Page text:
The levels, types and determinants of post-assault behaviours among sexually assaulted women in South Africa, 2011-2012.
Dean, Genevieve N.
Background: South Africa faces an unprecedented problem of rape and violence against women and girls – amongst the highest in the world. While the health and social consequences of sexual assault are detrimental, it is not clear how victims of sexual assault respond to these acts. This study therefore examines the levels of reported sexual assault in South Africa in order to establish the extent of the problem. Methods: This study is a secondary data analysis of the 2011 and 2012 Victims of Crime Survey (VOCS) that was conducted by Statistics South Africa. The outcome variable of this study is post-assault behaviour namely, reporting to the police, other reporting to traditional leaders and Chiefs’ as well as seeking medical attention. This variable is then re-categorised into: no-behaviour, one or more behaviours. Descriptive statistics of the study population, the Goodman Lambda test of predictability that provided a predictive association in terms of percentages between the outcome variable and the selected predictor variables, and multivariate analysis using the Multinomial Logistic Regression producing odds ratios to examine whether an association was present or not were used. Results: According to the current study, the rate of sexual assault for 2011 was 11 women per 1000 women aged 15 years and older compared to 5 women per 1000 women aged 15 years and older in 2012. Associations were found between location of a sexual assault and relationship to perpetrator with whether or not a victim engaged in any post-assault behaviour. Interestingly, race, age, income and province were not found to be significantly associated with whether a victim engaged in any post-assault behaviour. The study found that there is an association between the location of an assault as well as the province the victim originates from and the likelihood that a victim will choose to engage in post-assault services at their disposal. Both province and location of an assault were found to be significantly associated with post-assault behaviours at a multivariate level. Conclusion: The current study has found that the majority of victims (64.96%) did not engage in any post-assault behaviour. Other research has examined why this may be the case and found that the fear of being re-victimized by healthcare workers and the criminal justice system, as well as discriminated against by their communities may be important factors associated with reporting a sexual assault. It is therefore recommended that policy makers re-evaluate how to best promote the reporting of a sexual assault through educating women about the health benefits associated with the services, such as treatment for sexually transmitted illnesses including HIV/AIDS as well as provide medical services to treat victims’ possible post-traumatic disorders, stress and anxiety. Educating and training both police officials as well as healthcare workers on how to treat victims of sexual assault may indeed go a long way in promoting victims to report and seek assistance after an incident.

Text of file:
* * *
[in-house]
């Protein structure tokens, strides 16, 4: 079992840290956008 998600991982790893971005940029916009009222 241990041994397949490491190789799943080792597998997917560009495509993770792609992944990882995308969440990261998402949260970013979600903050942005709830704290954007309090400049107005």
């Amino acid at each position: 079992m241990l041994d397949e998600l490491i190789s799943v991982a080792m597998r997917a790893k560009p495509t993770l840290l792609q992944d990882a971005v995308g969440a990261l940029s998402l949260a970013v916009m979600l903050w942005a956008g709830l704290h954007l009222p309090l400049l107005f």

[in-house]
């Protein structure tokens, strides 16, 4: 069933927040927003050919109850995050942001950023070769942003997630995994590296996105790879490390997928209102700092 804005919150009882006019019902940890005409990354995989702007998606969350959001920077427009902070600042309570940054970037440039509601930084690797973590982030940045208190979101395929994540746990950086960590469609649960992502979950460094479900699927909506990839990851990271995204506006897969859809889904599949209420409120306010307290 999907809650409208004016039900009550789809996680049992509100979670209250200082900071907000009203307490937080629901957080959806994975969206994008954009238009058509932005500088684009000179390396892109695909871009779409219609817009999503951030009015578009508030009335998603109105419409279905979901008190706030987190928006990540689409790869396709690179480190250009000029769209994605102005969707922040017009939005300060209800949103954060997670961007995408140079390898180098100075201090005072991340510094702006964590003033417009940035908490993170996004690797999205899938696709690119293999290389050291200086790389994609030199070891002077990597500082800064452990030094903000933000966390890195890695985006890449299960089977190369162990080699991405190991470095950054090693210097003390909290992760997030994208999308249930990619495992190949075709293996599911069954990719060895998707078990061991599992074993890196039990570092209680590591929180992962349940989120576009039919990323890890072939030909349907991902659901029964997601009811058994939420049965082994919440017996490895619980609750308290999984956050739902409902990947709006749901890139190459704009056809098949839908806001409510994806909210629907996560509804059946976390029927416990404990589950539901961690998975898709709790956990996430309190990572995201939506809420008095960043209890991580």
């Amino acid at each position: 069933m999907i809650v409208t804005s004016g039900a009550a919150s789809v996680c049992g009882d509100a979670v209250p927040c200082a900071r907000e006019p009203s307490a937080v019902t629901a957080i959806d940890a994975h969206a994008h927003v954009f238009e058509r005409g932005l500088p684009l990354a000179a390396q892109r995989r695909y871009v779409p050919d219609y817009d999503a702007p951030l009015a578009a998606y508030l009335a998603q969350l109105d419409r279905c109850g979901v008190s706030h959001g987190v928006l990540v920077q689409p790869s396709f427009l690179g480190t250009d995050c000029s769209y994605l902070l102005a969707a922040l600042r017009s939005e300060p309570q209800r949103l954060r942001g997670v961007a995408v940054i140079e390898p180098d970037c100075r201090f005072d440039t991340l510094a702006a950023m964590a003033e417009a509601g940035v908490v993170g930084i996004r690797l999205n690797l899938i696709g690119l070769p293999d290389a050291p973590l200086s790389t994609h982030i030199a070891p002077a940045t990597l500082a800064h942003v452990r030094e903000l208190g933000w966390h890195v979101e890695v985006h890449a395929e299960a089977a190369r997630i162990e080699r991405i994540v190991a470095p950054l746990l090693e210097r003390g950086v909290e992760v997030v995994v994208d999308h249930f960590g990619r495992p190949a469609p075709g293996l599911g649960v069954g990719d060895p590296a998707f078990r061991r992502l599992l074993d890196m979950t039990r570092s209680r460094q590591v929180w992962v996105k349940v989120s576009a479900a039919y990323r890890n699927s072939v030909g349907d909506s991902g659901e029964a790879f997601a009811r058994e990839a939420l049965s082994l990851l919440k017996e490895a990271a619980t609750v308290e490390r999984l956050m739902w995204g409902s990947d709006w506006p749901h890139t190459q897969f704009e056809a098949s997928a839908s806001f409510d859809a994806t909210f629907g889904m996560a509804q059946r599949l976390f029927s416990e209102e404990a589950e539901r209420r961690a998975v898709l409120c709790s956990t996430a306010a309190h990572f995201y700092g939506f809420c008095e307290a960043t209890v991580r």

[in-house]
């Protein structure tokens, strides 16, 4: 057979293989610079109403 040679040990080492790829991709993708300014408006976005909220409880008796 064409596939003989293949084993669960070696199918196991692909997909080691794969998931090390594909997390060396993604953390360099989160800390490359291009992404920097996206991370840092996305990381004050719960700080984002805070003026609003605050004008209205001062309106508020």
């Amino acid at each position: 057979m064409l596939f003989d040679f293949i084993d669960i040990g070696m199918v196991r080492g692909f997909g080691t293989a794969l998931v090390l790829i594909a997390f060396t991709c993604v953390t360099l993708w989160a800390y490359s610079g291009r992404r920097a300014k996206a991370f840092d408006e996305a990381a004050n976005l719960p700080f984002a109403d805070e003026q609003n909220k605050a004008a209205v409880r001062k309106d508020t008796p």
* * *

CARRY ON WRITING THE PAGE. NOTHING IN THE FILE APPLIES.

Post-assault behaviour, Sexually assaulted women, South Africa